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Crafting Java with Test-Driven Development, Part 6: Refactoring Tests

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With the support mechanisms in place and well-tested, Jeff Langr's poker game seems to have reached the point that developers like best: banging out the code. But even at this point, he's careful to focus on test-driving classes into existence.
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Adding a Game Class, Test-First

Our progress in building the poker game has been a bit sluggish. Learning something new, particularly something as dramatic as test-driven development (TDD), doesn’t come for free. But now that we’ve gotten past learning some of the basics, we should start to see some increased productivity. In this installment, we’ll try to start banging out some code.

We currently have a couple of core classes, Deck and Card. On their own, they’re not very useful, but they are key to building the Texas Hold ’Em application.

Let’s move on and build a Game class—test-first, of course (see Listing 1). We can play Texas Hold ’Em with up to 10 players. We’ll drive out some simple support for creating a game and for adding a single player to the game.

Listing 1 Starter tests for the Game class.

package domain;

import java.util.*;
import junit.framework.*;

public class GameTest extends TestCase {
  private Game game;

  protected void setUp() {
   game = new Game();
  }

  public void testCreate() {
   assertEquals(0, game.players().size());
  }

  public void testAddSinglePlayer() {
   final String player = "Jeff";
   game.add(player);
   List<String> players = game.players();
   assertEquals(1, players.size());
   assertEquals(player, players.get(0));
  }
}

The production code we end up with that meets these test specifications is pretty straightforward (see Listing 2).

Listing 2 Initial Game implementation.

package domain;

import java.util.*;

public class Game {
  private List<String> players = new ArrayList<String>();

  public void add(String player) {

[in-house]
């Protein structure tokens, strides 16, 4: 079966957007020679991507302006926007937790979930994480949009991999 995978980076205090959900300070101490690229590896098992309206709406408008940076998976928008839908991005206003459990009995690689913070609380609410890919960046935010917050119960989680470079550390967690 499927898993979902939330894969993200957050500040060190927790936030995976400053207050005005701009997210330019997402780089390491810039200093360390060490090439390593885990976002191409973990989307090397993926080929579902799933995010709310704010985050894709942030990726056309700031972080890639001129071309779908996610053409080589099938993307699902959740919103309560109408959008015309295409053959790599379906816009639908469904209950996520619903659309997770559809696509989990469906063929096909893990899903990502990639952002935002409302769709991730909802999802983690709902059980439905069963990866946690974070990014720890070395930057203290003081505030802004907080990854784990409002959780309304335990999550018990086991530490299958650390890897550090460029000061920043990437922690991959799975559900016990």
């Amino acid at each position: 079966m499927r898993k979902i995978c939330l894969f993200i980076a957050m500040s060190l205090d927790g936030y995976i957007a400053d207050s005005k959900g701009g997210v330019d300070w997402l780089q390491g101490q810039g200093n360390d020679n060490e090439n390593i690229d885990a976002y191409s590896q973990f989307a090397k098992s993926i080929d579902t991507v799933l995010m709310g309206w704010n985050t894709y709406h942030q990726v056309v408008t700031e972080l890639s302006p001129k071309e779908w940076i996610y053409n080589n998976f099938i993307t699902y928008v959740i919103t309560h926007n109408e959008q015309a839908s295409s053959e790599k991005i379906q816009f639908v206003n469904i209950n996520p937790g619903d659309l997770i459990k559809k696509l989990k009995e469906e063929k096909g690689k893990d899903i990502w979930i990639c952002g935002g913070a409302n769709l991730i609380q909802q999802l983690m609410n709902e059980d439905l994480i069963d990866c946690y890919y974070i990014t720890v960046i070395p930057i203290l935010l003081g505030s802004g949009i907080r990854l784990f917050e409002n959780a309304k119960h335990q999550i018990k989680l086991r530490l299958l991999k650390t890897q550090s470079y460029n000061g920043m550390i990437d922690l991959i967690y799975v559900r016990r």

players.add(player);
  }

  public List<String> players() {
   return players;
  }
}

The derivation of this code isn’t nearly as straightforward. We don’t type these two classes all at once. Test-driving them into existence means a lot of back-and-forth between the test class and the production class. We code a little bit of test (maybe a single assert), run the JUnit test suite to demonstrate failure, code just enough to production test, run the JUnit test suite to demonstrate success, clean up the code, run the JUnit test suite to ensure that nothing got broken. We repeat that cycle a few times. It sounds like a lot of work, but it’s not. I spent less than three minutes to get the code above in place.

Following the rule of TDD—we don’t build any more than our tests currently specify—we moved through the following steps:

  • testCreate simply specifies a need for a numberOfPlayers method; it initially hard-codes a return of 0.
  • testAddSinglePlayer forces us to introduce a counter internal to Game. We initialize this counter to 0, return it from numberOfPlayers, and set it to 1 when someone adds a player.
  • We complete testAddSinglePlayer by adding an assertion to prove that the player name was correctly stored. This drives out the need for constructing an ArrayList and storing the player name in it. We also eliminate the need for numberOfPlayers, since we can derive the size from the ArrayList.
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